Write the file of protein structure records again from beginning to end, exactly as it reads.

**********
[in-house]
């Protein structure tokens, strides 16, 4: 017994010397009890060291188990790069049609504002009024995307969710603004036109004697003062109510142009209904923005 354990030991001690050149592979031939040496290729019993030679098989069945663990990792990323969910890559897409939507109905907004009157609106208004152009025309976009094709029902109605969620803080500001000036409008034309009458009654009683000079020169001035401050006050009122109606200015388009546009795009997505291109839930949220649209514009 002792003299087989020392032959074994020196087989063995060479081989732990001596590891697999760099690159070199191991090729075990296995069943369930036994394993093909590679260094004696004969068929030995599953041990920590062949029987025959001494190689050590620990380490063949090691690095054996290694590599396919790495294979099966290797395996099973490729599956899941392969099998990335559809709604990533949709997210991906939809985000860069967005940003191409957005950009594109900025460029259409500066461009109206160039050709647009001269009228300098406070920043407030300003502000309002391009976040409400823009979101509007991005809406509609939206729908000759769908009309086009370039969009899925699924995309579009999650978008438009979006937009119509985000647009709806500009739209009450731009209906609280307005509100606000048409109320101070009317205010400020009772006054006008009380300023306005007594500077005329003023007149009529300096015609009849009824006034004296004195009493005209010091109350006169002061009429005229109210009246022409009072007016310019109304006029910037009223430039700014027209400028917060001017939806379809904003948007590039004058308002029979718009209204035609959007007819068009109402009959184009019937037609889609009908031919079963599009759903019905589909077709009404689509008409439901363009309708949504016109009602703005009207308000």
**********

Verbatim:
[in-house]
């Protein structure tokens, strides 16, 4: 017994010397009890060291188990790069049609504002009024995307969710603004036109004697003062109510142009209904923005 354990030991001690050149592979031939040496290729019993030679098989069945663990990792990323969910890559897409939507109905907004009157609106208004152009025309976009094709029902109605969620803080500001000036409008034309009458009654009683000079020169001035401050006050009122109606200015388009546009795009997505291109839930949220649209514009 002792003299087989020392032959074994020196087989063995060479081989732990001596590891697999760099690159070199191991090729075990296995069943369930036994394993093909590679260094004696004969068929030995599953041990920590062949029987025959001494190689050590620990380490063949090691690095054996290694590599396919790495294979099966290797395996099973490729599956899941392969099998990335559809709604990533949709997210991906939809985000860069967005940003191409957005950009594109900025460029259409500066461009109206160039050709647009001269009228300098406070920043407030300003502000309002391009976040409400823009979101509007991005809406509609939206729908000759769908009309086009370039969009899925699924995309579009999650978008438009979006937009119509985000647009709806500009739209009450731009209906609280307005509100606000048409109320101070009317205010400020009772006054006008009380300023306005007594500077005329003023007149009529300096015609009849009824006034004296004195009493005209010091109350006169002061009429005229109210009246022409009072007016310019109304006029910037009223430039700014027209400028917060001017939806379809904003948007590039004058308002029979718009209204035609959007007819068009109402009959184009019937037609889609009908031919079963599009759903019905589909077709009404689509008409439901363009309708949504016109009602703005009207308000």